Newborn Breathing Conditions Types
Different conditions can cause a baby to have trouble breathing shortly after birth.
Transient tachypnea of the newborn (TTN)
Transient tachypnea of the newborn (TTN) is the most commonly diagnosed breathing condition in newborns.
Before a baby is born, their lungs are filled with fluid. In most babies, this fluid goes away shortly after birth, but sometimes it does not go away as quickly as it should. This causes TTN., Your baby may be at higher risk for TTN if you have diabetes, asthma, or a cesarean delivery (c-section) without going into labor.1 With the right treatment, TTN usually gets better by the time the baby is 3 days old.1
Respiratory distress syndrome (RDS)
Respiratory distress syndrome affects most babies who are born before 32 weeks of pregnancy. This is because newborns born prematurely are not able to make enough surfactant. Surfactant is a foamy substance that keeps the lungs fully expanded so that newborns can breathe in air once they are born. It also keeps the lungs open so when the baby breathes out, the lungs do not collapse. Without it, the lungs collapse and the newborn must work harder to breathe. Respiratory distress syndrome, also known as lung disease of prematurity, may develop over time into a more serious and persistent condition called bronchopulmonary dysplasia (BPD) that requires oxygen, a ventilator, or medicines to help with breathing.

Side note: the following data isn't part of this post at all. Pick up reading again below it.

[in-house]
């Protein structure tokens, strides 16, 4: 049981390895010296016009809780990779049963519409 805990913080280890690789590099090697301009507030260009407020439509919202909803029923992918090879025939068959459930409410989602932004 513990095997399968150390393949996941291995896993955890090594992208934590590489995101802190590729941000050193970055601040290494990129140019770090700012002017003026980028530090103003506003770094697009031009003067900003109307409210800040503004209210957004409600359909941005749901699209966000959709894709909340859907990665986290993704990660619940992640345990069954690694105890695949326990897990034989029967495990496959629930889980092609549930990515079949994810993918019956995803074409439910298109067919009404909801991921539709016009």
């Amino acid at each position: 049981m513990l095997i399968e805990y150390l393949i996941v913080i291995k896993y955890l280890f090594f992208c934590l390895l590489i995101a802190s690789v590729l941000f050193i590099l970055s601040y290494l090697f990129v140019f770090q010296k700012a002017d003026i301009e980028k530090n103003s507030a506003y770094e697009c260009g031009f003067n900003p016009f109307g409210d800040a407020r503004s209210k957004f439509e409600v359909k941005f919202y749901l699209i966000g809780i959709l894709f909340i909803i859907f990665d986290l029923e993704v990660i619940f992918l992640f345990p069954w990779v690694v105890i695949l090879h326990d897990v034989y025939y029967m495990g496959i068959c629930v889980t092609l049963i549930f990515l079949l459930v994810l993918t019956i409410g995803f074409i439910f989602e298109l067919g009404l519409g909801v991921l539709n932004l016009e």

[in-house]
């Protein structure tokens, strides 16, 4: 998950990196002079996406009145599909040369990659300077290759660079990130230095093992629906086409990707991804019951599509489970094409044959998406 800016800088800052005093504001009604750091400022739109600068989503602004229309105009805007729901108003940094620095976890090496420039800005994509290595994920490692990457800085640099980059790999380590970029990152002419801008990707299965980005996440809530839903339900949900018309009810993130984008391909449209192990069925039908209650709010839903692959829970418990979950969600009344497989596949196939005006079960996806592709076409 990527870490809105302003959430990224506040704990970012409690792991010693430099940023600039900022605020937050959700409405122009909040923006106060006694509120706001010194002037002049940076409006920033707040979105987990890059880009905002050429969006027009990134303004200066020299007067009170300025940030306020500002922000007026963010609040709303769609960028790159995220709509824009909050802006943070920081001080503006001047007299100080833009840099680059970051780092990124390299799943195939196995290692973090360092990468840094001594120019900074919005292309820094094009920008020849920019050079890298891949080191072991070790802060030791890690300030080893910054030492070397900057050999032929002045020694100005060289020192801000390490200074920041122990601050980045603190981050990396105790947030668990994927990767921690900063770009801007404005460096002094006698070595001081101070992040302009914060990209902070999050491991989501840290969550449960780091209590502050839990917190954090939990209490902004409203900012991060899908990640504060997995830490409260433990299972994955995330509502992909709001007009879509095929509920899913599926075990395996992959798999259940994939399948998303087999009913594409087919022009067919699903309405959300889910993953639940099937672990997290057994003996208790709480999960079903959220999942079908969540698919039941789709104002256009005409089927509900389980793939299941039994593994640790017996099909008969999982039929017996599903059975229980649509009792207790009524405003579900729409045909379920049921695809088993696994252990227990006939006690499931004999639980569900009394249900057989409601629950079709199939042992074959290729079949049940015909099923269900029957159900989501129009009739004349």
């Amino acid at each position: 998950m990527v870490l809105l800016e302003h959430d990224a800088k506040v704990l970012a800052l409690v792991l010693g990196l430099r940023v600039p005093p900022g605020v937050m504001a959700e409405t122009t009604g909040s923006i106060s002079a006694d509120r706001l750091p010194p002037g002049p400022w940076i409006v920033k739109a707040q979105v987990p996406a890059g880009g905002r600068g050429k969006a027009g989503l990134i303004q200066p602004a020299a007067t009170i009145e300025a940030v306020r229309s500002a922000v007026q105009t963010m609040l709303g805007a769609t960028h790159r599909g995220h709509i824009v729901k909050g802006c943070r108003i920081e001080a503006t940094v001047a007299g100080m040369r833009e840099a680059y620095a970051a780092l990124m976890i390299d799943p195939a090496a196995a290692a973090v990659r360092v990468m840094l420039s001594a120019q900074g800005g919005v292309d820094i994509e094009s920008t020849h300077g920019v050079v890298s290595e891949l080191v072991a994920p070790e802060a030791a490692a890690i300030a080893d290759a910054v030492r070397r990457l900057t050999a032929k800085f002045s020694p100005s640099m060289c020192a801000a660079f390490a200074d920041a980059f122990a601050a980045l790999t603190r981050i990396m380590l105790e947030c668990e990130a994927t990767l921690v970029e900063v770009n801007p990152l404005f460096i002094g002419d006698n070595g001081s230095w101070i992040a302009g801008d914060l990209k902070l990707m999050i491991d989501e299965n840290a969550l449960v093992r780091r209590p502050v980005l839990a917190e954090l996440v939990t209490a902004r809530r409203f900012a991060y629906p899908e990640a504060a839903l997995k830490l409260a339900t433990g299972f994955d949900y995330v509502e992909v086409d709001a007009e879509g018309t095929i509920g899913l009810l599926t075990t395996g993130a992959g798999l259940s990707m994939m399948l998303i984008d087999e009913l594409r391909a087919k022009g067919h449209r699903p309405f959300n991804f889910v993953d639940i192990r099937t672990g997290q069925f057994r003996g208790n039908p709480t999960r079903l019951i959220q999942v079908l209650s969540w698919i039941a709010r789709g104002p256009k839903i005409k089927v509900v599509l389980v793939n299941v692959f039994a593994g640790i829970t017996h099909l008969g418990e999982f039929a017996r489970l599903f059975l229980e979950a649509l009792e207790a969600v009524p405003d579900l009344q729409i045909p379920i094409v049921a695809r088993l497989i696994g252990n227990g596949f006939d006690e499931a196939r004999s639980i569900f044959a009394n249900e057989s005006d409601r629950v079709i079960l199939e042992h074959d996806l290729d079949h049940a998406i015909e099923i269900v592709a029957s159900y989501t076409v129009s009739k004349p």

Persistent pulmonary hypertension of the newborn (PPHN)
Persistent pulmonary hypertension of the newborn (PPHN) causes high pressure in the blood vessels of a newborn’s lungs, which makes it hard for them to take oxygen into the blood from air they breathe in. This leads to breathing difficulty and fast breathing rate.
For most babies, after taking their first few breaths after birth, air rushes into the lungs, bringing in oxygen that helps the blood vessels in the lungs relax. This helps blood to flow easily. When blood flows through the lungs, it picks up oxygen that is needed throughout the body. In newborns with PPHN, the blood vessels in the lungs do not relax in response to the oxygen in air, and blood cannot easily move past the air pockets in the lungs to pick up oxygen as it flows by. Depending on how severe the tightness of the blood vessels is and what is causing PPHN, your child may need short-term intensive medical support and medicines. Long-term effects of PPHN include decreased ability to exercise and other disabilities such as poor lung and heart function, as well as learning difficulties.
Pneumonia is an infection of the lung caused by , , or . Newborns may experience symptoms that range from mild to serious depending on the cause and how quickly treatment is started.1
Learn about pneumonia and its symptoms in people of all ages.
Apnea is when a baby stops breathing for several seconds at a time. This can cause a baby’s heart to beat more slowly (bradycardia) and they can turn pale or a bluish color (cyanotic). There are many causes of apnea, and, in some babies, providers cannot find an exact cause. In that case, the baby may need to be placed on a monitoring device that alerts about every event, even short pauses that get better on their own. Talk to your baby’s provider to find out how long your baby needs to be monitored. Most often, apnea is a temporary condition that will get better over time.3